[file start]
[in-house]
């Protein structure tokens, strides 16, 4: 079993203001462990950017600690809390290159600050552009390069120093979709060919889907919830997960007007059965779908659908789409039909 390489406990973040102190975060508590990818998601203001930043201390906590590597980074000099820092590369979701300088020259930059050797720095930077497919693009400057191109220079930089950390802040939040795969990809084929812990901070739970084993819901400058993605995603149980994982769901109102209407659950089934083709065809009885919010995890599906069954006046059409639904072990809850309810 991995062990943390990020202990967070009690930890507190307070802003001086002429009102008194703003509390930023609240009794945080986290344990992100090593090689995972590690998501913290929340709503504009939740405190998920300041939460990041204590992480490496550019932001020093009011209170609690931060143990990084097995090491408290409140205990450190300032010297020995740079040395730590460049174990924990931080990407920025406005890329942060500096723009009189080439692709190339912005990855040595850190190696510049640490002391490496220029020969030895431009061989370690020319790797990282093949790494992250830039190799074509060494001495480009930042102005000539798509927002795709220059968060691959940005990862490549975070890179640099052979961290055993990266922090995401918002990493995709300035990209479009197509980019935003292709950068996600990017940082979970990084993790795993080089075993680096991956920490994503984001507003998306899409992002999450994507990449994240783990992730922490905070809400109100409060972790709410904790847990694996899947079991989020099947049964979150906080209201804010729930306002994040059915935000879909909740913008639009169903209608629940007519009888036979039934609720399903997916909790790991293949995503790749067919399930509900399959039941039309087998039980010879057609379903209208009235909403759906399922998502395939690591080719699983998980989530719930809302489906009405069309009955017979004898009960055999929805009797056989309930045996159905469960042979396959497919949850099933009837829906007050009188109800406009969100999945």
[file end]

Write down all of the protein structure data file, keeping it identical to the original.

[in-house]
């Protein structure tokens, strides 16, 4: 079993203001462990950017600690809390290159600050552009390069120093979709060919889907919830997960007007059965779908659908789409039909 390489406990973040102190975060508590990818998601203001930043201390906590590597980074000099820092590369979701300088020259930059050797720095930077497919693009400057191109220079930089950390802040939040795969990809084929812990901070739970084993819901400058993605995603149980994982769901109102209407659950089934083709065809009885919010995890599906069954006046059409639904072990809850309810 991995062990943390990020202990967070009690930890507190307070802003001086002429009102008194703003509390930023609240009794945080986290344990992100090593090689995972590690998501913290929340709503504009939740405190998920300041939460990041204590992480490496550019932001020093009011209170609690931060143990990084097995090491408290409140205990450190300032010297020995740079040395730590460049174990924990931080990407920025406005890329942060500096723009009189080439692709190339912005990855040595850190190696510049640490002391490496220029020969030895431009061989370690020319790797990282093949790494992250830039190799074509060494001495480009930042102005000539798509927002795709220059968060691959940005990862490549975070890179640099052979961290055993990266922090995401918002990493995709300035990209479009197509980019935003292709950068996600990017940082979970990084993790795993080089075993680096991956920490994503984001507003998306899409992002999450994507990449994240783990992730922490905070809400109100409060972790709410904790847990694996899947079991989020099947049964979150906080209201804010729930306002994040059915935000879909909740913008639009169903209608629940007519009888036979039934609720399903997916909790790991293949995503790749067919399930509900399959039941039309087998039980010879057609379903209208009235909403759906399922998502395939690591080719699983998980989530719930809302489906009405069309009955017979004898009960055999929805009797056989309930045996159905469960042979396959497919949850099933009837829906007050009188109800406009969100999945």